From the time the US and the United Nations entered the conflict after 750,000 troops from North Korea invaded South Korea in June 1950, Walker had been handed an extraordinarily difficult task. He was ordered by President Truman to assist the South Koreans in pushing the northern invaders, who were backed by the Soviet Union, back across the 38th Parallel, the line that divided North Korea from South Korea.
Walker soon realized that the task he had been assigned was nigh on impossible to achieve with only four divisions of troops whose weaponry and training were minimal. The numerically superior and better-armed North Koreans had little trouble in pushing the South Koreans and their United Nations allies back.
Truman and General MacArthur insisted that the American line was not to give an inch, which made a strategic retreat – the best option for the safety of the troops – impossible.
Walker did his best to both obey his superiors’ orders and save the lives of his men. Thankfully, his cryptographers cracked the North Korean military codes, so he was able to learn of the North’s planned maneuvers and assaults before they were launched and thus prepare countermeasures well ahead of time.
He was finally able to conduct a solid defensive line, and with his newfound knowledge of enemy plans and planned movements, he was able to use artillery and air strikes to great effect.
Now the South had the advantage, and Walker began counterattacking, successfully destroying a great number of North Korean tanks which had been supplied by the Soviet Union, and beating the ground forces back across the 38th Parallel.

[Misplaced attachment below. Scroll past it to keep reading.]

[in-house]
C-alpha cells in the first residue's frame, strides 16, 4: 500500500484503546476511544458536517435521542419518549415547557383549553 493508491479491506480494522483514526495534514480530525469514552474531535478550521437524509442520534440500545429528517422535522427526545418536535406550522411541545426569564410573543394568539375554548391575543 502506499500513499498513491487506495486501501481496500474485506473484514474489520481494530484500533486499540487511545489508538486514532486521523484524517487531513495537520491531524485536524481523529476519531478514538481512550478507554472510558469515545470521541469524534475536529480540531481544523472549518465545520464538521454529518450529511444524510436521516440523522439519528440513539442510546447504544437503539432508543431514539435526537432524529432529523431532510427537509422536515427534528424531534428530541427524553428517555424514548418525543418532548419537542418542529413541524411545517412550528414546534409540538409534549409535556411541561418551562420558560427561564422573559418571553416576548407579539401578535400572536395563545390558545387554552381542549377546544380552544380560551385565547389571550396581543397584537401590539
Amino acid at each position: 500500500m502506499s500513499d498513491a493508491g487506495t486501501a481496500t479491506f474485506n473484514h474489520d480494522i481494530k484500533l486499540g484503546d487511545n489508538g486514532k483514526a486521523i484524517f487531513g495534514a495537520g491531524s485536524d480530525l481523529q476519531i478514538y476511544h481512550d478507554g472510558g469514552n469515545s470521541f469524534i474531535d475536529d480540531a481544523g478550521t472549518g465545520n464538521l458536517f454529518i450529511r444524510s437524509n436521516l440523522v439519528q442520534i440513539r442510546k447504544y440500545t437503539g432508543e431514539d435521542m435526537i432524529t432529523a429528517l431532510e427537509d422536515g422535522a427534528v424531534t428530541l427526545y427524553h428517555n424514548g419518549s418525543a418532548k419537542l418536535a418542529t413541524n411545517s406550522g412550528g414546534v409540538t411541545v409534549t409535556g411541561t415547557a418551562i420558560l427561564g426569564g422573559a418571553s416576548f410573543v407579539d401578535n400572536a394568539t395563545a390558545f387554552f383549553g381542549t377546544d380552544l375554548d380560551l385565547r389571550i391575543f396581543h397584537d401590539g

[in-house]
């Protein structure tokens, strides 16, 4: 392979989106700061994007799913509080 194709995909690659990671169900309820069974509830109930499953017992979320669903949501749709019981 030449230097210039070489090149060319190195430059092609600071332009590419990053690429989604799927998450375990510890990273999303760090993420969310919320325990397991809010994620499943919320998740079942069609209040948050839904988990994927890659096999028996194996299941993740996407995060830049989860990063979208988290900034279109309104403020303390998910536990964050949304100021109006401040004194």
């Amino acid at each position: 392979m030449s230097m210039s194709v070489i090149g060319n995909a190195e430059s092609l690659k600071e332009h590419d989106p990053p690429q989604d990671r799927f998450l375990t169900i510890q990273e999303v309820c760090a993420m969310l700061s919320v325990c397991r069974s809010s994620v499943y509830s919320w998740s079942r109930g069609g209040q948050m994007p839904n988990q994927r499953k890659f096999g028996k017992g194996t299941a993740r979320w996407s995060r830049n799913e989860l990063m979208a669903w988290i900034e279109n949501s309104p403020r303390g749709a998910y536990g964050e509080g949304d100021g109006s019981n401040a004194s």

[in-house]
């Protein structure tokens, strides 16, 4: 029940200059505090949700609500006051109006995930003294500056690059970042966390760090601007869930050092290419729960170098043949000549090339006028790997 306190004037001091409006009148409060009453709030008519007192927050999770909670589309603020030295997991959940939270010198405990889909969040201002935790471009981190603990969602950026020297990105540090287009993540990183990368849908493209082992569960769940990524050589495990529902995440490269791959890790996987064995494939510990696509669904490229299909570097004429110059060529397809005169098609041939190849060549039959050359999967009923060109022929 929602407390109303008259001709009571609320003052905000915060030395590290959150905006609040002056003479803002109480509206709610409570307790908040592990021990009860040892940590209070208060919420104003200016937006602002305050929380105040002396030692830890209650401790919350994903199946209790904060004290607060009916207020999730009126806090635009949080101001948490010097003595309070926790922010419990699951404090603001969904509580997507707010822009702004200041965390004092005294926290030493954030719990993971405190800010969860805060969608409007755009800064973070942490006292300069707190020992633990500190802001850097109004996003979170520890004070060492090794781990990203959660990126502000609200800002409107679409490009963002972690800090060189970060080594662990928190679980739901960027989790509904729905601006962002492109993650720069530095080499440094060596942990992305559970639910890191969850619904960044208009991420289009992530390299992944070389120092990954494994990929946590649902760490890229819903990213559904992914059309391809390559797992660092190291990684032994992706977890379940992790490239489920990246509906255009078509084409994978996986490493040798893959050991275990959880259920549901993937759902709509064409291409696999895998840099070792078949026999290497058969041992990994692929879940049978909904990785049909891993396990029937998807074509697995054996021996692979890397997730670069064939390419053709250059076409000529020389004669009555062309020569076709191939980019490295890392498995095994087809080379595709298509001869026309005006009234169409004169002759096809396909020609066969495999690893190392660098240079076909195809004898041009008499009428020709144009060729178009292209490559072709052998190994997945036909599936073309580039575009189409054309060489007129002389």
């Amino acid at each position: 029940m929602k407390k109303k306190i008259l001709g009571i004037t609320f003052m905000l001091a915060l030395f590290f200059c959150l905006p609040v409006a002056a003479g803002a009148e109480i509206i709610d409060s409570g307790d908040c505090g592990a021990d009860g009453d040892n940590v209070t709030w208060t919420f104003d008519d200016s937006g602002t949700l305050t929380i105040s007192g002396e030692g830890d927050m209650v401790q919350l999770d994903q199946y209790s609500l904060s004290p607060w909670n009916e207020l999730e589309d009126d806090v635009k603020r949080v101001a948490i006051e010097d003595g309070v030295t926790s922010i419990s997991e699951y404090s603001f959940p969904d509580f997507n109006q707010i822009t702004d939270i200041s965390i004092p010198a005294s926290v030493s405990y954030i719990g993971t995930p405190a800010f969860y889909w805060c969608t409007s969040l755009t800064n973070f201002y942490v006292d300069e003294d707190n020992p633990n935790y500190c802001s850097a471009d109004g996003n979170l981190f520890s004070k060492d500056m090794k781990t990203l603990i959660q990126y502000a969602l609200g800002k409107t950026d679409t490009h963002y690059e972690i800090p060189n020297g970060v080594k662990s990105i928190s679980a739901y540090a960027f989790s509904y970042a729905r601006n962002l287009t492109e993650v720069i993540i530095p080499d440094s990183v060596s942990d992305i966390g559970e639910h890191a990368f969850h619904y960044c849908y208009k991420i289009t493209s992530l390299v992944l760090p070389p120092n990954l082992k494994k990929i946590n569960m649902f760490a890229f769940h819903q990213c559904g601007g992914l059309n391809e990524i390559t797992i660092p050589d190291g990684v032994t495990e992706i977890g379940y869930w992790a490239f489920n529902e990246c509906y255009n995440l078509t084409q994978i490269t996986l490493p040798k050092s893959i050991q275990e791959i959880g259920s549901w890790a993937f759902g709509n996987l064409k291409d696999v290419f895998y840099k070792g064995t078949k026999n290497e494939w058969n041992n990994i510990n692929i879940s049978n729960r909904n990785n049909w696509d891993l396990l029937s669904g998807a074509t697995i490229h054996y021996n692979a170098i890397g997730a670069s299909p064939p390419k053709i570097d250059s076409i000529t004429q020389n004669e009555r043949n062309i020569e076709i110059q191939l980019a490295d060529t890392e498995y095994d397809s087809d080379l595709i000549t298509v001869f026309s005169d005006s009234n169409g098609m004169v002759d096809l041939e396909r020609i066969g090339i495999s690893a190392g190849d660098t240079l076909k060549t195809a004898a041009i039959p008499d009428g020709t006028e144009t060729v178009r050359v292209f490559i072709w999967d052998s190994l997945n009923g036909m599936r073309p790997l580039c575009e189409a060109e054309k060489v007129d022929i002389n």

Walker was again awarded a Distinguished Service Cross for his valor in command from July to September 1950. In tandem with MacArthur’s amphibious landings at Inchon, Walker’s forces advanced northward, pushing the North Koreans back. Seoul was retaken, the North’s line was broken through, and Walker’s Eighth Army managed to cross the 38th Parallel and occupy North Korea. It seemed that the war was won.
It turned out, however, that it was not over by any means. General MacArthur’s intelligence had assured him that the Chinese would not intervene in the situation, but as things turned out, this was not to be the case.
Beginning in late November of 1950, Chinese troops crossed the border and began a series of raids and night attacks against American positions. This attack quickly exploded in scale, with three Chinese armies, comprising hundreds of thousands of troops, pushing the Americans back to a position near Pyongyang, the North Korean capital.
It was at this point that Walker had to make one of the most important decisions of his military career. General MacArthur still believed that a victory in the North was possible, and ordered Walker to go on the offensive.
Walker knew from front line intelligence, though, that more and more Chinese troops were swarming into the country. If he obeyed MacArthur’s orders, it was likely that his entire Eighth Army would be annihilated. When three Chinese armies launched an offensive against the Eighth Army on November 25, General Walker ordered a retreat.
It was this retreat that saved the Eighth Army from complete destruction at the hands of the vastly numerically superior Chinese. As it turned out, though, Walker would not be around to command the Eighth Army much longer.
Less than a month after this strategic retreat he was killed in a car crash – just as his good friend General Patton had been in 1945. Posthumously promoted to the rank of full general in January 1951, General Walton H. Walker will always be remembered as a fine commander and a true soldier through and through – one who always put his men first.